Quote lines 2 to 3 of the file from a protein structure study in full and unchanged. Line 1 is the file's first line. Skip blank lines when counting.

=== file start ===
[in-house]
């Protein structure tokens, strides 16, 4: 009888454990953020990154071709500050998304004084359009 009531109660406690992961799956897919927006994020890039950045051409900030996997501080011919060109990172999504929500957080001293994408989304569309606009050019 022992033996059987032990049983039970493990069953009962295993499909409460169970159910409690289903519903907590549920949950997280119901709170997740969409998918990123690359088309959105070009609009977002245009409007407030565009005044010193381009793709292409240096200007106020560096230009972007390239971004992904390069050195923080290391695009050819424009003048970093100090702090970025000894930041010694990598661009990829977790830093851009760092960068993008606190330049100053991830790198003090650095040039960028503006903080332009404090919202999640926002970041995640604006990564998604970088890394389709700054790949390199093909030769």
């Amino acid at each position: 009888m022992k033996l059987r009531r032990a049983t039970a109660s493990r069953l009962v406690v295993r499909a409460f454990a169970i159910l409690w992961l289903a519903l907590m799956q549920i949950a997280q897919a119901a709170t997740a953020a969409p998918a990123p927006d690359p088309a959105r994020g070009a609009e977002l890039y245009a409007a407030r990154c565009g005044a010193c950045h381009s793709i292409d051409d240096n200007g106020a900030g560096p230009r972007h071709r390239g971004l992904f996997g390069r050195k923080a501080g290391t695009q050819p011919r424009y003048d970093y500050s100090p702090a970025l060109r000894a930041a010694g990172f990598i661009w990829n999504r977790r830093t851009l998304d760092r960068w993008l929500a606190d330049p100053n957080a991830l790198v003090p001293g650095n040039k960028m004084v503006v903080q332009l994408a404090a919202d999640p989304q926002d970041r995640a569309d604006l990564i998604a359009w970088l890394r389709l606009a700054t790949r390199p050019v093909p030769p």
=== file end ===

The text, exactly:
């Protein structure tokens, strides 16, 4: 009888454990953020990154071709500050998304004084359009 009531109660406690992961799956897919927006994020890039950045051409900030996997501080011919060109990172999504929500957080001293994408989304569309606009050019 022992033996059987032990049983039970493990069953009962295993499909409460169970159910409690289903519903907590549920949950997280119901709170997740969409998918990123690359088309959105070009609009977002245009409007407030565009005044010193381009793709292409240096200007106020560096230009972007390239971004992904390069050195923080290391695009050819424009003048970093100090702090970025000894930041010694990598661009990829977790830093851009760092960068993008606190330049100053991830790198003090650095040039960028503006903080332009404090919202999640926002970041995640604006990564998604970088890394389709700054790949390199093909030769």
């Amino acid at each position: 009888m022992k033996l059987r009531r032990a049983t039970a109660s493990r069953l009962v406690v295993r499909a409460f454990a169970i159910l409690w992961l289903a519903l907590m799956q549920i949950a997280q897919a119901a709170t997740a953020a969409p998918a990123p927006d690359p088309a959105r994020g070009a609009e977002l890039y245009a409007a407030r990154c565009g005044a010193c950045h381009s793709i292409d051409d240096n200007g106020a900030g560096p230009r972007h071709r390239g971004l992904f996997g390069r050195k923080a501080g290391t695009q050819p011919r424009y003048d970093y500050s100090p702090a970025l060109r000894a930041a010694g990172f990598i661009w990829n999504r977790r830093t851009l998304d760092r960068w993008l929500a606190d330049p100053n957080a991830l790198v003090p001293g650095n040039k960028m004084v503006v903080q332009l994408a404090a919202d999640p989304q926002d970041r995640a569309d604006l990564i998604a359009w970088l890394r389709l606009a700054t790949r390199p050019v093909p030769p």